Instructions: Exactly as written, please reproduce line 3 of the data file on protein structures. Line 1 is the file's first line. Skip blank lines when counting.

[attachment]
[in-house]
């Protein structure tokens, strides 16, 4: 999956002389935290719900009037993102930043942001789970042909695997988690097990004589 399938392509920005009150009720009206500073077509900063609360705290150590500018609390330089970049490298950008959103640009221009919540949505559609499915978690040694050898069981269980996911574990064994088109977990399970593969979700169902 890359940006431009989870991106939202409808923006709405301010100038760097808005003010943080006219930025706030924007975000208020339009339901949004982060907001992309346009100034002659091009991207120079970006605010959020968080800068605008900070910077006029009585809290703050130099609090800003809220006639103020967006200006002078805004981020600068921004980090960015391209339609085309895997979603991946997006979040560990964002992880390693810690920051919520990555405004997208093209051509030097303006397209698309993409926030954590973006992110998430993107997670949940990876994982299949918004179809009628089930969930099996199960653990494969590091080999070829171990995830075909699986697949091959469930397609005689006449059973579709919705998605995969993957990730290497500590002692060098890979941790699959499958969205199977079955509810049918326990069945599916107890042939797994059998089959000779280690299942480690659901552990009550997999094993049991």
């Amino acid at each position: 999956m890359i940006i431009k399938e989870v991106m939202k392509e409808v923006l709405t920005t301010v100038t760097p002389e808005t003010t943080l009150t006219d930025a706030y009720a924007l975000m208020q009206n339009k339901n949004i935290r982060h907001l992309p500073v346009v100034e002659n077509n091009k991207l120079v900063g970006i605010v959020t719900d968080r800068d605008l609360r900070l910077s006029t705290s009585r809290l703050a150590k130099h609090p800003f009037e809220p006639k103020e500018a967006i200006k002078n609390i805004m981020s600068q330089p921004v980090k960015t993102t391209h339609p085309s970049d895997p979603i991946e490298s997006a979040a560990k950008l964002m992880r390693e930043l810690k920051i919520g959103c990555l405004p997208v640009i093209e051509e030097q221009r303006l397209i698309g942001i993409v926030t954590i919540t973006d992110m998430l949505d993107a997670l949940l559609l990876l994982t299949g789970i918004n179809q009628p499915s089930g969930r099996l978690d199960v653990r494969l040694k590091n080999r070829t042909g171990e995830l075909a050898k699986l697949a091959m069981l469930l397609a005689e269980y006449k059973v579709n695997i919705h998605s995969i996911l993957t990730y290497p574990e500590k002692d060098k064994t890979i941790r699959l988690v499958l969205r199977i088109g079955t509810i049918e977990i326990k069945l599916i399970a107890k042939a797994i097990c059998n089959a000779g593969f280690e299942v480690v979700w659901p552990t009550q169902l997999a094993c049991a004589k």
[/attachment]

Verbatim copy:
């Amino acid at each position: 999956m890359i940006i431009k399938e989870v991106m939202k392509e409808v923006l709405t920005t301010v100038t760097p002389e808005t003010t943080l009150t006219d930025a706030y009720a924007l975000m208020q009206n339009k339901n949004i935290r982060h907001l992309p500073v346009v100034e002659n077509n091009k991207l120079v900063g970006i605010v959020t719900d968080r800068d605008l609360r900070l910077s006029t705290s009585r809290l703050a150590k130099h609090p800003f009037e809220p006639k103020e500018a967006i200006k002078n609390i805004m981020s600068q330089p921004v980090k960015t993102t391209h339609p085309s970049d895997p979603i991946e490298s997006a979040a560990k950008l964002m992880r390693e930043l810690k920051i919520g959103c990555l405004p997208v640009i093209e051509e030097q221009r303006l397209i698309g942001i993409v926030t954590i919540t973006d992110m998430l949505d993107a997670l949940l559609l990876l994982t299949g789970i918004n179809q009628p499915s089930g969930r099996l978690d199960v653990r494969l040694k590091n080999r070829t042909g171990e995830l075909a050898k699986l697949a091959m069981l469930l397609a005689e269980y006449k059973v579709n695997i919705h998605s995969i996911l993957t990730y290497p574990e500590k002692d060098k064994t890979i941790r699959l988690v499958l969205r199977i088109g079955t509810i049918e977990i326990k069945l599916i399970a107890k042939a797994i097990c059998n089959a000779g593969f280690e299942v480690v979700w659901p552990t009550q169902l997999a094993c049991a004589k």